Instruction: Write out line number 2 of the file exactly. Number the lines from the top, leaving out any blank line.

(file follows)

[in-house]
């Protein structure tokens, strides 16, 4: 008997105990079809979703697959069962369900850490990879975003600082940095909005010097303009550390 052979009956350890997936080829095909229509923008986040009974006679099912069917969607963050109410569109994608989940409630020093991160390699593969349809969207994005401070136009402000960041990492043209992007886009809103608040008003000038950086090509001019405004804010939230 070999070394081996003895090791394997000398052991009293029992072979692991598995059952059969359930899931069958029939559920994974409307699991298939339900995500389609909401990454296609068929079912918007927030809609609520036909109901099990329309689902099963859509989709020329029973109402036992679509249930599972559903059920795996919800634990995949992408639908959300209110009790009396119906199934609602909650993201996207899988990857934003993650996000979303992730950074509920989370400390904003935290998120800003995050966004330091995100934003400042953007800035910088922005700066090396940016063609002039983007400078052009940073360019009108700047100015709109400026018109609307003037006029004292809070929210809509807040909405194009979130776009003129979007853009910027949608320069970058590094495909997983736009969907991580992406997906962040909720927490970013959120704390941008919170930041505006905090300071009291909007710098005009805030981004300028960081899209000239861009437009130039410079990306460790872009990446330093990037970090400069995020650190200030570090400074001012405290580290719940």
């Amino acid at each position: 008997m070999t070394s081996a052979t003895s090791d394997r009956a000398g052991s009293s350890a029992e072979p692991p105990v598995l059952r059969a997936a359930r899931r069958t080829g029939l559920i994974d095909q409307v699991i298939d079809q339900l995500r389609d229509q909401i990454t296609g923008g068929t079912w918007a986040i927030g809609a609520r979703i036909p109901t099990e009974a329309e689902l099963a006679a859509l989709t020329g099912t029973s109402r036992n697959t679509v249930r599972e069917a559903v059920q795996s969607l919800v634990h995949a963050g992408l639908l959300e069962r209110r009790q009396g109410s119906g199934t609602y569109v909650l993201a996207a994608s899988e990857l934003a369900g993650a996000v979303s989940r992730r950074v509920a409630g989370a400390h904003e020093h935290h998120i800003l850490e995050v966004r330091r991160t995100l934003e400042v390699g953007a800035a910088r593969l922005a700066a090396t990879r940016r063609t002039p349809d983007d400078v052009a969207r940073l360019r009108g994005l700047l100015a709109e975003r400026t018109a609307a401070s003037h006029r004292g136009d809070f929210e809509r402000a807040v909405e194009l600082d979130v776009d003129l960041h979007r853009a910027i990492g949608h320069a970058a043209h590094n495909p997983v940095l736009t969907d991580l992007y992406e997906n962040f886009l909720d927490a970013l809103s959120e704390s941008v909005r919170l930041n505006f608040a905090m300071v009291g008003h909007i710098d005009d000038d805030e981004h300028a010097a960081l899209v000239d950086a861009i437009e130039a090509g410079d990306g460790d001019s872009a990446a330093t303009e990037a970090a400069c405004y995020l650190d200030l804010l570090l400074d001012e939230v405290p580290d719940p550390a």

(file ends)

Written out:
């Protein structure tokens, strides 16, 4: 008997105990079809979703697959069962369900850490990879975003600082940095909005010097303009550390 052979009956350890997936080829095909229509923008986040009974006679099912069917969607963050109410569109994608989940409630020093991160390699593969349809969207994005401070136009402000960041990492043209992007886009809103608040008003000038950086090509001019405004804010939230 070999070394081996003895090791394997000398052991009293029992072979692991598995059952059969359930899931069958029939559920994974409307699991298939339900995500389609909401990454296609068929079912918007927030809609609520036909109901099990329309689902099963859509989709020329029973109402036992679509249930599972559903059920795996919800634990995949992408639908959300209110009790009396119906199934609602909650993201996207899988990857934003993650996000979303992730950074509920989370400390904003935290998120800003995050966004330091995100934003400042953007800035910088922005700066090396940016063609002039983007400078052009940073360019009108700047100015709109400026018109609307003037006029004292809070929210809509807040909405194009979130776009003129979007853009910027949608320069970058590094495909997983736009969907991580992406997906962040909720927490970013959120704390941008919170930041505006905090300071009291909007710098005009805030981004300028960081899209000239861009437009130039410079990306460790872009990446330093990037970090400069995020650190200030570090400074001012405290580290719940």